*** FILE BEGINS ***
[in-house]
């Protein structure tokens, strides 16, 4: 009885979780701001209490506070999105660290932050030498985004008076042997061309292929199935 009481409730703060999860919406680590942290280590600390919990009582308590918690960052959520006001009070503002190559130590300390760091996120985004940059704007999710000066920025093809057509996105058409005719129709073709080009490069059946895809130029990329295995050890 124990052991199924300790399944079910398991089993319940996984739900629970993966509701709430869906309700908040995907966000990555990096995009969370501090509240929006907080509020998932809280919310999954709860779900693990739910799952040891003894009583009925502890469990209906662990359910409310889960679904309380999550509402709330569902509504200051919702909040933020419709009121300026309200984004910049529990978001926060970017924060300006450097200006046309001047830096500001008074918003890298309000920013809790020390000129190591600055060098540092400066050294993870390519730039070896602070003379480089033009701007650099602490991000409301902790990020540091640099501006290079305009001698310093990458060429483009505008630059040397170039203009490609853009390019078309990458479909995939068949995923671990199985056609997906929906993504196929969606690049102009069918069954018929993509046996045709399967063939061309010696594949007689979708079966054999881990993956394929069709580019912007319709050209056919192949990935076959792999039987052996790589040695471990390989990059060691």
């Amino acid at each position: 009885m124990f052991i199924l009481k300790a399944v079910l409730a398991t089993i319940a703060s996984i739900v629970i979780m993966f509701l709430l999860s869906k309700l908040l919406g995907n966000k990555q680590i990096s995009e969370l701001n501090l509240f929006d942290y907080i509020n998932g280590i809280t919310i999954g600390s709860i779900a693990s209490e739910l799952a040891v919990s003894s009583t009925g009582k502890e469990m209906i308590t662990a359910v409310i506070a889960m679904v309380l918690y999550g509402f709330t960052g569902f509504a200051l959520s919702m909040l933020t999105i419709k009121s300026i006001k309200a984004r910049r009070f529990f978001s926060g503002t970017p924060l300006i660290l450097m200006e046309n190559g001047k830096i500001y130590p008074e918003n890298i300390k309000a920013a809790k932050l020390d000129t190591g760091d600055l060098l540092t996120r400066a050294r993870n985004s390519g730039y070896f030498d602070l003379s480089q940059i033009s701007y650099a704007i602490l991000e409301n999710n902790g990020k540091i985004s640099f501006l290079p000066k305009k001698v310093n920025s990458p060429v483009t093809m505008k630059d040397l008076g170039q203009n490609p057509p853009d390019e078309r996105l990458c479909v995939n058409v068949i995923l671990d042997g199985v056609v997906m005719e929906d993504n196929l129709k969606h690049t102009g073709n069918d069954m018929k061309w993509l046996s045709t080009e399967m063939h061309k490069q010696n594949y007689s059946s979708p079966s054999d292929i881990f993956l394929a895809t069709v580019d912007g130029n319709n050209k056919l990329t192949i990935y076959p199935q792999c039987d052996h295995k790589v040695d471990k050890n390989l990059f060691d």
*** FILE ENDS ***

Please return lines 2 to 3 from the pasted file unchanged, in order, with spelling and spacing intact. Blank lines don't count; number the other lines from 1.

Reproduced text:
């Protein structure tokens, strides 16, 4: 009885979780701001209490506070999105660290932050030498985004008076042997061309292929199935 009481409730703060999860919406680590942290280590600390919990009582308590918690960052959520006001009070503002190559130590300390760091996120985004940059704007999710000066920025093809057509996105058409005719129709073709080009490069059946895809130029990329295995050890 124990052991199924300790399944079910398991089993319940996984739900629970993966509701709430869906309700908040995907966000990555990096995009969370501090509240929006907080509020998932809280919310999954709860779900693990739910799952040891003894009583009925502890469990209906662990359910409310889960679904309380999550509402709330569902509504200051919702909040933020419709009121300026309200984004910049529990978001926060970017924060300006450097200006046309001047830096500001008074918003890298309000920013809790020390000129190591600055060098540092400066050294993870390519730039070896602070003379480089033009701007650099602490991000409301902790990020540091640099501006290079305009001698310093990458060429483009505008630059040397170039203009490609853009390019078309990458479909995939068949995923671990199985056609997906929906993504196929969606690049102009069918069954018929993509046996045709399967063939061309010696594949007689979708079966054999881990993956394929069709580019912007319709050209056919192949990935076959792999039987052996790589040695471990390989990059060691």
């Amino acid at each position: 009885m124990f052991i199924l009481k300790a399944v079910l409730a398991t089993i319940a703060s996984i739900v629970i979780m993966f509701l709430l999860s869906k309700l908040l919406g995907n966000k990555q680590i990096s995009e969370l701001n501090l509240f929006d942290y907080i509020n998932g280590i809280t919310i999954g600390s709860i779900a693990s209490e739910l799952a040891v919990s003894s009583t009925g009582k502890e469990m209906i308590t662990a359910v409310i506070a889960m679904v309380l918690y999550g509402f709330t960052g569902f509504a200051l959520s919702m909040l933020t999105i419709k009121s300026i006001k309200a984004r910049r009070f529990f978001s926060g503002t970017p924060l300006i660290l450097m200006e046309n190559g001047k830096i500001y130590p008074e918003n890298i300390k309000a920013a809790k932050l020390d000129t190591g760091d600055l060098l540092t996120r400066a050294r993870n985004s390519g730039y070896f030498d602070l003379s480089q940059i033009s701007y650099a704007i602490l991000e409301n999710n902790g990020k540091i985004s640099f501006l290079p000066k305009k001698v310093n920025s990458p060429v483009t093809m505008k630059d040397l008076g170039q203009n490609p057509p853009d390019e078309r996105l990458c479909v995939n058409v068949i995923l671990d042997g199985v056609v997906m005719e929906d993504n196929l129709k969606h690049t102009g073709n069918d069954m018929k061309w993509l046996s045709t080009e399967m063939h061309k490069q010696n594949y007689s059946s979708p079966s054999d292929i881990f993956l394929a895809t069709v580019d912007g130029n319709n050209k056919l990329t192949i990935y076959p199935q792999c039987d052996h295995k790589v040695d471990k050890n390989l990059f060691d």